The Federal Reserve kept interest rates unchanged on Wednesday and said it would start winding down its massive holdings of bonds in October.
In a move largely expected by financial markets, the policymaking Federal Open Market Committee (FOMC) agreed to keep its benchmark rate target at 1%-1.25%, forecasting at least one more hike this year.
The accompanying statement also revealed the Fed’s plan to reduce its $4.5 trillion balance sheet it built up in the wake of financial crisis. The central bank expects to begin normalization of its balance sheet in October, sticking with the plan detailed in June.
In a sign of confidence in the U.S. economy, members of the rate-setting committee revised upwards their projections for economic growth this year and stuck with the previous rate-hike outlook released in June.
They forecast U.S. economic growth of 2.4% in 2017, a 0.2% increase from the previous projection of 2.2% in June. The trend of slowing inflation, however, forced the central bank to scale back its inflation expectation to 1.5% for 2017, down 0.2% from the 1.7% forecast in June.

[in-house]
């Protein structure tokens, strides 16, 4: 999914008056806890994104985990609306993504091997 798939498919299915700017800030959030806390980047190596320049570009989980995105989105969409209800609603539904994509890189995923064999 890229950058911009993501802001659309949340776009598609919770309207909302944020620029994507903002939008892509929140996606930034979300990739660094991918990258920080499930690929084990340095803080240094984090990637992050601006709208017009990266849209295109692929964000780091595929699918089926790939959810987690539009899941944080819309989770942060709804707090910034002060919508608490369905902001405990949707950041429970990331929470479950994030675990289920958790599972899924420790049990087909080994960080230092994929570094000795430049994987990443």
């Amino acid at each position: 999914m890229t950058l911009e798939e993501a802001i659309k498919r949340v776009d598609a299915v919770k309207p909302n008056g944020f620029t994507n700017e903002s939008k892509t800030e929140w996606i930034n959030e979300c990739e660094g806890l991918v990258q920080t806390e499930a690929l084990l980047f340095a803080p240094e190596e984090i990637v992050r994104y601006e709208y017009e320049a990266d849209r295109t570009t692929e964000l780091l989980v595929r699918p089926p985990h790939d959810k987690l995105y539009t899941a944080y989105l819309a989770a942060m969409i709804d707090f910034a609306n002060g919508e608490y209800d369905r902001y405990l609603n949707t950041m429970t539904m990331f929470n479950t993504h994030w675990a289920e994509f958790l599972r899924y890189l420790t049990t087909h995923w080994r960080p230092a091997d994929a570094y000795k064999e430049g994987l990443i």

The “dot plot,” part of the FOMC’s Summary of Economic Projections, indicated that the central bank saw rates rising to between 1.25% and 1.5% by the end of the 2017. With rates steady at 1-1.25%, that points to one further rate hike this year. The majority of traders – more than 70% – expect the rate hike in December, according to Investing.com’s fed rate monitor tool.
The statement also highlighted that the impact on the economy of Hurricanes Harvey, Irma and Maria are “unlikely” to alter the course of the economy over the medium term.
“Storm-related disruptions and rebuilding will affect economic activity in the near term, but past experience suggests that the storms are unlikely to materially alter the course of the national economy over the medium term,” the statement said.
The mostly unchanged view on a year-end rate hike saw US treasury yields move sharply higher, lifting the dollar to session highs while gold came under pressure.
The dollar rose 0.22% to trade at 91.81 while the U.S. 10-Year rose sharply to 2.264.